Japan’s long and sordid dance with unconventional monetary policy continues. With most analysts expecting a ‘nothingburger’ from Kuroda (though some hinting at the potential for shock-and-awe), The BOJ delivered… nothing – no change. However, most critically, the BOJ admitted defeat of deflation and delayed the timing of reaching their 2% inflation goal to around FY2019.

No change to policy:

  • BOJ Maintains 10-Year JGB Yield Target at About 0.000%
  • BOJ Maintains Policy Balance Rate at -0.100%
  • 80 trillion yen target purchasing remains in place
  • But…

    BOJ Raises Assessment of Economy – FY2017 GDP forecast is 1.8%, FY2018 GDP Forecast Is 1.4%, FY2019 GDP Forecast Is 0.7% – But sees risk skewed to the downside.

    Growth to Continue Above Potential Through Fiscal 18

    Japan Economy Likely to Continue Moderate Expansion

    Risk to Economy, Prices Skewed to Downside

    BOJ Delays Timing of Reaching 2% Goal to Around FY2019 – BOJ FY2018 Core CPI Forecast Is 1.5%

    “Around FY 2019” means in the year ending March, 2020. So the board probably won’t have to revisit this issue for quite some time.

    Price Momentum Not Yet Sufficiently Firm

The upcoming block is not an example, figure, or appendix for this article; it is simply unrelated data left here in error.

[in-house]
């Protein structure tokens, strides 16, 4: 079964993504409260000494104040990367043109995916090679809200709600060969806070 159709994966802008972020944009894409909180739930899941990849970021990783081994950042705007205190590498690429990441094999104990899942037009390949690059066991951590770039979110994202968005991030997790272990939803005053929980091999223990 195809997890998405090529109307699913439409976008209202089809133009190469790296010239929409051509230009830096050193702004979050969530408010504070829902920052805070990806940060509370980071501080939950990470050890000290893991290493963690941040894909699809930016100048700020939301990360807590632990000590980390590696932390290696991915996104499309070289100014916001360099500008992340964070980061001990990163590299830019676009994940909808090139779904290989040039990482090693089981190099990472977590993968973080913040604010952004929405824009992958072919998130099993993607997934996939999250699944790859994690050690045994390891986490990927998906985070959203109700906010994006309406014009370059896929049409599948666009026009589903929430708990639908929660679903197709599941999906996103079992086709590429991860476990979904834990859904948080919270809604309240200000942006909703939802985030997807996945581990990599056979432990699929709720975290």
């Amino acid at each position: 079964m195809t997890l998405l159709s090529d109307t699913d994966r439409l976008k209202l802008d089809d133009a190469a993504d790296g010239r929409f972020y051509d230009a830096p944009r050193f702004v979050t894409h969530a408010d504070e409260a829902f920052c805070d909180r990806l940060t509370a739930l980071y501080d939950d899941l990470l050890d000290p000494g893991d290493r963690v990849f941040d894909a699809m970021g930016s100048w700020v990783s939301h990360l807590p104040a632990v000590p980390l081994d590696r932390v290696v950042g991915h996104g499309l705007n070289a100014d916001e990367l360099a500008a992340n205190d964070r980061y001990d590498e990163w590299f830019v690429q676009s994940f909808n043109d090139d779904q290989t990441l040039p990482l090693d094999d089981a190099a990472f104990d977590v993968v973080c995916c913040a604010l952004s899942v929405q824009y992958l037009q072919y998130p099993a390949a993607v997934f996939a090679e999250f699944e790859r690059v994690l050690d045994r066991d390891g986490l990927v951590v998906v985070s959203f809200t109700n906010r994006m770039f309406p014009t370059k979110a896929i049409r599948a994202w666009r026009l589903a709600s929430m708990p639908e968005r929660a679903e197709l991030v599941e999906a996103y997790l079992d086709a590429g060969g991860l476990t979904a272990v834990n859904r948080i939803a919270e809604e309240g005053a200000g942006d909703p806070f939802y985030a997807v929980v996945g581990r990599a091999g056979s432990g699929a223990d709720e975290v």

Inflation Expectations Remain in Weakening Phase

    As Bloomberg’s Chief Asia Economics Correspondent noted, the statement reads very dovish to me. An impartial observer landing from Mars could only conclude the BOJ’s massive stimulus has a long way to go yet.

    The BOJ’s distorting effect in the stock market is in focus today, after Bloomberg scoops on concerns among BOJ officials and the head of Japan’s stock exchange with the scale of ETF purchases.

    While policy is held unchanged, the Bank of Japan has tapered its purchases without spooking investors into thinking its scaling back stimulus – by switching to the yield-curve target as its priority.

    But with ETFs, there’s no obvious bait-and-switch option to change the focus from what’s now solely a quantitative target. It’s very hard to see the BOJ adopting, for example, a stock-price target in the way that it now targets yields.

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